Challenges before Prof. Olayinka in UI
PROFESSOR Abel Idowu Olayinka, who was sworn-in as the 12th indigenous Vice Chancellor of the University of Ibadan (UI) yesterday, following the smooth transition which culminated into his appointment, will be leading the university for the next five years. He started his term after a rigorous selection process sequence to the tenure expiration of Prof. Isaac Folorunso Adewole, who is now the Minister of Health.
Prof. Olayinka who was chosen from the 13 eminent professors who vied for the position has thus achieved historical immortality, joining the exclusive club of bright lucky minds who had opportunity of leading UI. Indeed, it is the height of academic career to have been appointed as VC. But beyond the celebration of this great achievement, there are inherent challenges awaiting the occupant of the hot seat.
The job he has accepted requires an extraordinary amount of courage. However, one of the major challenges the new UI VC will be facing is paucity of funds. Prof. Olayinka is coming at a time that is regarded by many as tough; the resources are not just there. Economic indications from the federal government clearly show that Nigeria is in dire straits. Prices of crude oil, the nation’s mainstay, have crashed considerably. Many states are unable to pay salaries just as budgetary allocation to different government’s agencies and parastatals cannot be guaranteed in coming. Olayinka has to think of raising additional funds to augment whatever that is coming from the government.
The new VC must ask critical questions, such as how much did financial consultants make for the university last year? How much have they raised this year? How much has the University spent on them? Where is their annual report? The current economic reality today does not allow lackadaisical attitude to work.
Closely related to funding is the need to maintain ageing infrastructure in UI. Most of the structure in UI which have been put in place in the 50s and 60s are old. Many of the classrooms require facelift. Cables for electricity are old. Water pipes are begging for replacement. All of these are predicated on money. The immediate past VC, Prof. Adewole tried his best to remedy the situation, but there is still a long distance to destination.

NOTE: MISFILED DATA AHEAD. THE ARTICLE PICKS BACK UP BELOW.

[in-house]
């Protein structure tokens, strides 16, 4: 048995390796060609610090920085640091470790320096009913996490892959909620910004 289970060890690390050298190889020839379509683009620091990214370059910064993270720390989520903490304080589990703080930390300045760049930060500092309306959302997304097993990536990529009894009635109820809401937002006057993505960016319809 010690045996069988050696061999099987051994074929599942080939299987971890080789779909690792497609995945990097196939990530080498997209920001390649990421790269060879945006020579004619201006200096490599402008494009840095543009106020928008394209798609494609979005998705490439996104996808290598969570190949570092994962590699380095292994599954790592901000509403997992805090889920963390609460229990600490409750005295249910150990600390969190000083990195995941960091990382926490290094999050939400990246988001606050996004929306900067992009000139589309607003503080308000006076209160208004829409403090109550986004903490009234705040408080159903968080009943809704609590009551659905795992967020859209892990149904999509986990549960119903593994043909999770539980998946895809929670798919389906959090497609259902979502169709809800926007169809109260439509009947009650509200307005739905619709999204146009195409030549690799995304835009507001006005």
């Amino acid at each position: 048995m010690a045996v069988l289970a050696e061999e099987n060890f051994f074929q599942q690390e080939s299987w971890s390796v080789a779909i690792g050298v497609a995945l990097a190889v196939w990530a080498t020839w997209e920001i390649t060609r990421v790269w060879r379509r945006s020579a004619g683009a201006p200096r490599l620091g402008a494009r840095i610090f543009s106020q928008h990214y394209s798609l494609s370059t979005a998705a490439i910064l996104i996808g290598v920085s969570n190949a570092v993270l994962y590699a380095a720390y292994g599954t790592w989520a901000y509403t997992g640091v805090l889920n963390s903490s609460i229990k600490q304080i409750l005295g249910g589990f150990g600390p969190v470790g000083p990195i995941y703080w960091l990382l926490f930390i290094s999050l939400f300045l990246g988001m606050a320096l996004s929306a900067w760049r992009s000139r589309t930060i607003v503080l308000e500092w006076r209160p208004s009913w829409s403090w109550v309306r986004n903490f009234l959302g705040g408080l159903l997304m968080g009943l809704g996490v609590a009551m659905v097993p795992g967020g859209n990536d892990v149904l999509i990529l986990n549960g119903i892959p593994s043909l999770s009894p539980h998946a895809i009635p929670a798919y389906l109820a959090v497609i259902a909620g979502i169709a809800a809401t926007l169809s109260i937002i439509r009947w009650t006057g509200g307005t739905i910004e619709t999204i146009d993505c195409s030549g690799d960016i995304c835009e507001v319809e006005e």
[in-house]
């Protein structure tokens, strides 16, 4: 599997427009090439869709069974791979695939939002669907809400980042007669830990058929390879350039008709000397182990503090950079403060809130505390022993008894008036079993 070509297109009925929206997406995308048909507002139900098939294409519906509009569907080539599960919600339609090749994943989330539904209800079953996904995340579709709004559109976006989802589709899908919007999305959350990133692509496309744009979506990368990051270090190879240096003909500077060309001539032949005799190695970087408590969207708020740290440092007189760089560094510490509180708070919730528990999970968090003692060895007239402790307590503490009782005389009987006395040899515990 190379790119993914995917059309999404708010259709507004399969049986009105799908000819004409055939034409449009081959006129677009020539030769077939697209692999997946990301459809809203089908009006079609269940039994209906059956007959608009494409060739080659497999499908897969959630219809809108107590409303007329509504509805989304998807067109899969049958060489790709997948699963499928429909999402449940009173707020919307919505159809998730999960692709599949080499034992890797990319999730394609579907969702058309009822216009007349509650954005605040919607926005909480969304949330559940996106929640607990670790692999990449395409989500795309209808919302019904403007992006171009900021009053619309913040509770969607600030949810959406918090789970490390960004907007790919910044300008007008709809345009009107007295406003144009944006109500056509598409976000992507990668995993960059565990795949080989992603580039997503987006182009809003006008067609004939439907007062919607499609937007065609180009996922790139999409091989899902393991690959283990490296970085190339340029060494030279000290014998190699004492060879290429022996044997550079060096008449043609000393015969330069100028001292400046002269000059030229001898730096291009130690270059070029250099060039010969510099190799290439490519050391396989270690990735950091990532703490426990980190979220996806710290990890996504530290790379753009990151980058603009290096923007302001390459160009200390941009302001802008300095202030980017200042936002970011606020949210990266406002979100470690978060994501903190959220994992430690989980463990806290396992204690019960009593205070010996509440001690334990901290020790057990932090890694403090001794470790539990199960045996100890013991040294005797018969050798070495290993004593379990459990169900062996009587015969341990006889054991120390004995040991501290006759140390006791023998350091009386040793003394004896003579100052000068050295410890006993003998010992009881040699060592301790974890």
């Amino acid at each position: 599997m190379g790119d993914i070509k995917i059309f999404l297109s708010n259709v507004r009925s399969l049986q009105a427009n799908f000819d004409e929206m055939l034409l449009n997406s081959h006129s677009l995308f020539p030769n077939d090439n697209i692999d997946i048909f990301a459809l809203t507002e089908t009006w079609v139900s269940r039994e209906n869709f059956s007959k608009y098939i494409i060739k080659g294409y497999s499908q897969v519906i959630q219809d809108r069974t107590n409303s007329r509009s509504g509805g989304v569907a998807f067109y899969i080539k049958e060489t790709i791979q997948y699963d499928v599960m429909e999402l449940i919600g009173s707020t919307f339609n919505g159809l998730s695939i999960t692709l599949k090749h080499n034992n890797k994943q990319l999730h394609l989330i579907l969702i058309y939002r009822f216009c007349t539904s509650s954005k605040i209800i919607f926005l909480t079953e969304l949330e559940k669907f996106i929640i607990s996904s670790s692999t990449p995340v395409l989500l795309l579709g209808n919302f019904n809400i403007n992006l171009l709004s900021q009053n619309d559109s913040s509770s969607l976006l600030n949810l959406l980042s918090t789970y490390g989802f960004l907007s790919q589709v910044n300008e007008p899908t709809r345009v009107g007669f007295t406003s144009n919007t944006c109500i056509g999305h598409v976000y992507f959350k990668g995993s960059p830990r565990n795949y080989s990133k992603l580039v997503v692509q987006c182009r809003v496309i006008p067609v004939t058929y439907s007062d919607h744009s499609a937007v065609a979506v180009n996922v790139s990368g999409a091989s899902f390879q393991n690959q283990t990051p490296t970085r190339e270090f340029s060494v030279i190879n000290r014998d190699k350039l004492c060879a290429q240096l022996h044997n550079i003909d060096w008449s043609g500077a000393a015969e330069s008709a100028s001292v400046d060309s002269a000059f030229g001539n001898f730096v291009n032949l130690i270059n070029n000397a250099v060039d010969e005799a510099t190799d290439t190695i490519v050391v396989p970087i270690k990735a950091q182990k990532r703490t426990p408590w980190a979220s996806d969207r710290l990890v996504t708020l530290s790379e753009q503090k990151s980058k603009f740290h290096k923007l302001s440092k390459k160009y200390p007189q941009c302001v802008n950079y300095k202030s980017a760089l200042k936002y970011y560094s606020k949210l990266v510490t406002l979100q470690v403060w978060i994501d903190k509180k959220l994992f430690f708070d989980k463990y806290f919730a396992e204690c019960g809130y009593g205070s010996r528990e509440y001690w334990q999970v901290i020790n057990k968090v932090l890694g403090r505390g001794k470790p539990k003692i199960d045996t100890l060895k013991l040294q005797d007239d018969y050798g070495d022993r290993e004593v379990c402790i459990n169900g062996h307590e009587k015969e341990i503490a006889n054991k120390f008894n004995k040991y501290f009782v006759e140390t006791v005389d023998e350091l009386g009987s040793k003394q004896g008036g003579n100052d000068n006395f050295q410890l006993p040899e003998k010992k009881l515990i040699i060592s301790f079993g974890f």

Staff welfare is another challenge. His predecessor creatively warmed his way into the hearts of the workers by taking their welfare as a priority. Many workers in UI will forever be grateful to Prof. Adewole with some steps he took. The new VC can replicate the idea. The question is, where will he get money? Will the workers understand that resources have considerably diminished? Prof. Olayinka will need to persuade the workers to show understanding in the face of “money palaver.”
Beyond the financial constraint, the 57 years old Prof. Olayinka must find a way to fight the inherent lethargy and bureaucratic bottlenecks that usually delay service delivery in public service. As an Institution, services should be computerized in such a way that alumni get their statement of results and certificates without facing frustration. The university has offended some of its former students by not attending to demands expeditiously.
It is the new VC’s duty to ensure that the university ‘s vision of becoming a world-class institution does not just remain a mere refrain. To achieve result, he may need to wield a big stick. Stick and carrot approach may serve as deterrent to misdemeanor, just as commendation and reward for hardworking staff can stimulate productivity .
Prof. Olayinka should not be afraid to step on toes. A leader is a dealer in hope. He should be hopeful of the best. The good news is that he has the capacity , and he is not lacking in experience . In addition to his intellectual fecundity , the new VC enjoys popular support in UI. His amiability which has drawn the admiration of the majority of members of the community will certainly go a long way to assist him to achieve success. He equally has a solid contact across the globe as a result of many years of teaching and community service. This is the time he needs the support of all his friends and well-wishers.
If UI is to be listed as one of the best 20 universities in the world, this is the time to activate the momentum.
Born at odo-Ijesa, Osun State on February 16, 1958, Prof. Olayinka attended St. Bartholomew’s Primary School, Odo-Ijesa, from 1964 to 1969. He was admitted into the famous Ilesa Grammar School in January 1970 and completed his West Africa Secondary School Certificate in 1975, in Division one. He entered the University of Ibadan in 1977/1978 to study geology and graduated with a Bachelor of Science (B.sc) degree (2nd class Honours, Upper Division) in 1981, and he was the best graduating student in his class.
He proceeded to the United Kingdom for postgraduate studies in September 1983, first at Imperial College of Science, Technology and Medicine, London. He earned an MSc degree in Geophysics of the University subsequently received the Overseas Research Students’ Award from the Committee of Vice-Chancellors and Principals of United Kingdom Universities (now Universities UK); he utilised this scholarship at the University of Birmingham for his Ph.D. research in Applied Geophysics which he completed in April, 1988.
As the 12th UI VC, one can only pray for divine support and peaceful tenure as he engages the students, staff and various publics of the university .
• Saanu is with the Directorate of Public Communication, University of Ibadan.
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